California’s climate policies are spiking gasoline prices for the state’s drivers—and putting energy security at risk, Bloomberg reports.
What’s happening: “The premium California drivers pay for gasoline over the national average is likely to rise significantly if state legislators continue enacting policies to discourage petroleum production, Andy Walz, who leads [Chevron’s] U.S. refining division, said in an interview.”
- Drivers in California, the country’s second-largest consumer of gasoline, paid an average of $4.94 per gallon of gas in the last quarter of 2023. That’s about $1.72 higher than the national average.
Why it’s happening: “Ever-tightening regulations” are making it more costly to do business.
- Among these regulations: a proposal to cap oil and gas companies’ refining capacity.
- Walz told the news outlet the rule is making Chevron rethink the number of resources the company puts into California.
Why it’s problematic: “The problem is magnified because California is essentially an island when it comes to fuel [due to] a lack of pipelines connecting it with the rest of the country.”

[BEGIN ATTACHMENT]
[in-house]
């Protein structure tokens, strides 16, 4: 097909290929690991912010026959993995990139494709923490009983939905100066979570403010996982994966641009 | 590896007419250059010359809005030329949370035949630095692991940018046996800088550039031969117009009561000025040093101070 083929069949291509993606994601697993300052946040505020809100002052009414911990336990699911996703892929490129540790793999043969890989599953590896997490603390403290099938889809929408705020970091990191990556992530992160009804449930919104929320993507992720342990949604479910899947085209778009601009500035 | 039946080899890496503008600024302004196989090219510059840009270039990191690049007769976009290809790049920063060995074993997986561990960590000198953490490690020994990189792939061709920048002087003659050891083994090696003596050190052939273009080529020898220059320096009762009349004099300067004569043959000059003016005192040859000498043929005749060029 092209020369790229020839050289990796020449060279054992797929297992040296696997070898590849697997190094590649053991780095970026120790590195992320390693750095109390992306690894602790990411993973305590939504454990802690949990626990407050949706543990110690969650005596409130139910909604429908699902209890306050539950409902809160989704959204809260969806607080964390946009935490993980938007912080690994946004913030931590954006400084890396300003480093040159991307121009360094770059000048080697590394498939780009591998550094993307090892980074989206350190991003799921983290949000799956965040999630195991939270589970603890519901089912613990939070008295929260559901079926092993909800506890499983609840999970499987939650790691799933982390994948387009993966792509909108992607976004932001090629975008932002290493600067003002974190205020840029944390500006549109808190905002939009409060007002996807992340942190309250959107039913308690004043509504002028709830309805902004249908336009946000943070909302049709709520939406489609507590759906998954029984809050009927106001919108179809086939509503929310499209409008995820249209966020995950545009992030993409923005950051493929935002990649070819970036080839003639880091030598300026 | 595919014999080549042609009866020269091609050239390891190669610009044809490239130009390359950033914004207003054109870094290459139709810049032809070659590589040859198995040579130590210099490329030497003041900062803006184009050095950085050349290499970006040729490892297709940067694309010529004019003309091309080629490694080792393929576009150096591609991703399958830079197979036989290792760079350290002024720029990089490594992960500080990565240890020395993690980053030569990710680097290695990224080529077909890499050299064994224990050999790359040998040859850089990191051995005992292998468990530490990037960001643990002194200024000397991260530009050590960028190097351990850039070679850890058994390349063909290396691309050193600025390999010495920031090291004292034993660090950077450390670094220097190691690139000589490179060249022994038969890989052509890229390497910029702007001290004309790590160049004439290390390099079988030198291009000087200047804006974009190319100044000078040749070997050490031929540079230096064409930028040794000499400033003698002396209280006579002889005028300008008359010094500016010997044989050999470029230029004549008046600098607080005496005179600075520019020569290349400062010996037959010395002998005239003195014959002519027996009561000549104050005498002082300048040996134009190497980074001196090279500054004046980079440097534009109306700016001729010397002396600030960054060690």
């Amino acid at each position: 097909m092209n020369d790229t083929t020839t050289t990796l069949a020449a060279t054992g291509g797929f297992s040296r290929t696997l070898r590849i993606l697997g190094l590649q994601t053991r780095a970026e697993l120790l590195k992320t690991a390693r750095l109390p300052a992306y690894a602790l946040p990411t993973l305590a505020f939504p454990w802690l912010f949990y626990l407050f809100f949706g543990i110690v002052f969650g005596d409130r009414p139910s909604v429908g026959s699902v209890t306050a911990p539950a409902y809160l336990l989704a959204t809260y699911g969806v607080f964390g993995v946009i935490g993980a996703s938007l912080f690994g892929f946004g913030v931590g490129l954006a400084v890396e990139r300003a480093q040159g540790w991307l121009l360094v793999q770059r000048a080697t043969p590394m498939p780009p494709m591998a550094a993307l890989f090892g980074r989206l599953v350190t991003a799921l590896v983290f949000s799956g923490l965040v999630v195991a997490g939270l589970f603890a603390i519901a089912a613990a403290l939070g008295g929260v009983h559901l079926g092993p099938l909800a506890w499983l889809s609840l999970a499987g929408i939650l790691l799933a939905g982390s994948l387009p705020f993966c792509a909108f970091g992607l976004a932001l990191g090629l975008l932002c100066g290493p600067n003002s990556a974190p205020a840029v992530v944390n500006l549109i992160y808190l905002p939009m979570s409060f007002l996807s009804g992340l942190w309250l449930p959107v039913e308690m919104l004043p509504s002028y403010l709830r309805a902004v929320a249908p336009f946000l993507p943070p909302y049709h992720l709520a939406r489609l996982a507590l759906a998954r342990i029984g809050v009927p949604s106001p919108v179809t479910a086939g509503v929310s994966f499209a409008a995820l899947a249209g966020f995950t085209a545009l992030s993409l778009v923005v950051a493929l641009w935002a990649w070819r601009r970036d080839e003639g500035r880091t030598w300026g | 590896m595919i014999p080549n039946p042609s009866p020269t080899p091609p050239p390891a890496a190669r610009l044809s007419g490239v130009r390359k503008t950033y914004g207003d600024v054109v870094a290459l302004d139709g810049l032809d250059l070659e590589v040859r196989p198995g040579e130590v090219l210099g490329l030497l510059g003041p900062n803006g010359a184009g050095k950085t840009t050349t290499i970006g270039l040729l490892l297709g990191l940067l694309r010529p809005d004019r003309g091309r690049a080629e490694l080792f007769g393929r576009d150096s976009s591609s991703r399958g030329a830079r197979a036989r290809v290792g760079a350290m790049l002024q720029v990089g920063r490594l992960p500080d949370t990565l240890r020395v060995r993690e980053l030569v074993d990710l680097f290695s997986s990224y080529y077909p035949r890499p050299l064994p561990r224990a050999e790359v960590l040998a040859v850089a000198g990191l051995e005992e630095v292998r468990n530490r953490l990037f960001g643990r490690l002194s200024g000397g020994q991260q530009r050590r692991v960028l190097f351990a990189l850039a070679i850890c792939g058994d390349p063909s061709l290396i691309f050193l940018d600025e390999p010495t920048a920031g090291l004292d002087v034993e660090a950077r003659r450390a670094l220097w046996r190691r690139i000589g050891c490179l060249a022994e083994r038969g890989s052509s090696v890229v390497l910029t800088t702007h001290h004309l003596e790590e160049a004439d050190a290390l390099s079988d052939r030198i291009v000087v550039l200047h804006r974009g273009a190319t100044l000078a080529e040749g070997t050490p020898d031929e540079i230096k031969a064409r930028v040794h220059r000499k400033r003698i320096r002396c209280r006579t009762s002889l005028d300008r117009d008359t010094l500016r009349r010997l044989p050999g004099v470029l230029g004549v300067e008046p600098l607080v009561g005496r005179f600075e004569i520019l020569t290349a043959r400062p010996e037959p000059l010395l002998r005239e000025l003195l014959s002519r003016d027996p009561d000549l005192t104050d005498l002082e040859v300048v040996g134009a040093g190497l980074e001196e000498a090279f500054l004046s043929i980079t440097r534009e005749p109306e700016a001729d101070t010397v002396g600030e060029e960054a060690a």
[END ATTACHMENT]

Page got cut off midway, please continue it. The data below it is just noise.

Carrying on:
Part of a larger onslaught: California’s refining-limit proposal joins a number of other problematic measures in that state and at the federal level.
- In October, California Gov. Gavin Newsom signed a bill requiring large companies doing business in the state to disclose their greenhouse gas emissions—including, by 2027, so-called “Scope 3” emissions—to state regulators.
- Last year, the Biden administration proposed changes to the National Ambient Air Quality Standards that would lower the primary annual particulate matter standard drastically, from 12.0 µg/m3 to between 8.0 and 10.0 µg/m3. The stricter standard would create permitting gridlock nationwide.
What we’re doing: The NAM continues to fight overregulation handed down by federal agencies.
- It recently formed Manufacturers for Sensible Regulations with members of the NAM’s Council of Manufacturing Associations and Conference of State Manufacturers Associations to address the rulemaking deluge.
Further reading: Learn more about the high costs of regulations and the extreme burden on small manufacturers in this recent NAM study.